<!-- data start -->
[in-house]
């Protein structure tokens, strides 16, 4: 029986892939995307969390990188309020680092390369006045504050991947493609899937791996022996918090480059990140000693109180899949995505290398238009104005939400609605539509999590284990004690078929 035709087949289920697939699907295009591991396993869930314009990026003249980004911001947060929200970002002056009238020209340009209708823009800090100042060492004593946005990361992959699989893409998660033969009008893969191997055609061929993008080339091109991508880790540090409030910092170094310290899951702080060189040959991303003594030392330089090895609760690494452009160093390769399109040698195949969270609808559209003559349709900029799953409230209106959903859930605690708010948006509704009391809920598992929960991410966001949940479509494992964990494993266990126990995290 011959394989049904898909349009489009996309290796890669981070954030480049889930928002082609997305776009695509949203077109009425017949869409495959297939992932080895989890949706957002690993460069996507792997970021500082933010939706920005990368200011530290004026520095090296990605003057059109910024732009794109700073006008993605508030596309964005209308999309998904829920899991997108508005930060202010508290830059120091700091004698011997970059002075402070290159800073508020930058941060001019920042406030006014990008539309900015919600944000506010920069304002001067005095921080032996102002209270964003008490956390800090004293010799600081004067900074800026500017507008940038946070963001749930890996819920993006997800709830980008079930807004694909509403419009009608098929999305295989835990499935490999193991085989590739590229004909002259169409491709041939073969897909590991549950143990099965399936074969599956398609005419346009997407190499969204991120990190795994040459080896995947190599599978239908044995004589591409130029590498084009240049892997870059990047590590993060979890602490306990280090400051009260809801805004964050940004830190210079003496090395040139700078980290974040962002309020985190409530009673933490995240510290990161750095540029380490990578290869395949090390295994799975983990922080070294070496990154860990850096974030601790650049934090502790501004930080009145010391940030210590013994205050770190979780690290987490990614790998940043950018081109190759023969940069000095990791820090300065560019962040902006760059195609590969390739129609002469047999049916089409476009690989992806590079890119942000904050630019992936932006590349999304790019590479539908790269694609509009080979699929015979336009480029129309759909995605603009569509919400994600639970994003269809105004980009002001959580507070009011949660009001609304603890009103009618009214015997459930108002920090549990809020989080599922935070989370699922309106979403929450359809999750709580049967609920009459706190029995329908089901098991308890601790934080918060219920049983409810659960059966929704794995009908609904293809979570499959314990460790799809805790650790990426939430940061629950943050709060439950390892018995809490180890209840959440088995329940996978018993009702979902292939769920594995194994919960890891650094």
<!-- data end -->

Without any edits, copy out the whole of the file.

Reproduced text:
[in-house]
């Protein structure tokens, strides 16, 4: 029986892939995307969390990188309020680092390369006045504050991947493609899937791996022996918090480059990140000693109180899949995505290398238009104005939400609605539509999590284990004690078929 035709087949289920697939699907295009591991396993869930314009990026003249980004911001947060929200970002002056009238020209340009209708823009800090100042060492004593946005990361992959699989893409998660033969009008893969191997055609061929993008080339091109991508880790540090409030910092170094310290899951702080060189040959991303003594030392330089090895609760690494452009160093390769399109040698195949969270609808559209003559349709900029799953409230209106959903859930605690708010948006509704009391809920598992929960991410966001949940479509494992964990494993266990126990995290 011959394989049904898909349009489009996309290796890669981070954030480049889930928002082609997305776009695509949203077109009425017949869409495959297939992932080895989890949706957002690993460069996507792997970021500082933010939706920005990368200011530290004026520095090296990605003057059109910024732009794109700073006008993605508030596309964005209308999309998904829920899991997108508005930060202010508290830059120091700091004698011997970059002075402070290159800073508020930058941060001019920042406030006014990008539309900015919600944000506010920069304002001067005095921080032996102002209270964003008490956390800090004293010799600081004067900074800026500017507008940038946070963001749930890996819920993006997800709830980008079930807004694909509403419009009608098929999305295989835990499935490999193991085989590739590229004909002259169409491709041939073969897909590991549950143990099965399936074969599956398609005419346009997407190499969204991120990190795994040459080896995947190599599978239908044995004589591409130029590498084009240049892997870059990047590590993060979890602490306990280090400051009260809801805004964050940004830190210079003496090395040139700078980290974040962002309020985190409530009673933490995240510290990161750095540029380490990578290869395949090390295994799975983990922080070294070496990154860990850096974030601790650049934090502790501004930080009145010391940030210590013994205050770190979780690290987490990614790998940043950018081109190759023969940069000095990791820090300065560019962040902006760059195609590969390739129609002469047999049916089409476009690989992806590079890119942000904050630019992936932006590349999304790019590479539908790269694609509009080979699929015979336009480029129309759909995605603009569509919400994600639970994003269809105004980009002001959580507070009011949660009001609304603890009103009618009214015997459930108002920090549990809020989080599922935070989370699922309106979403929450359809999750709580049967609920009459706190029995329908089901098991308890601790934080918060219920049983409810659960059966929704794995009908609904293809979570499959314990460790799809805790650790990426939430940061629950943050709060439950390892018995809490180890209840959440088995329940996978018993009702979902292939769920594995194994919960890891650094």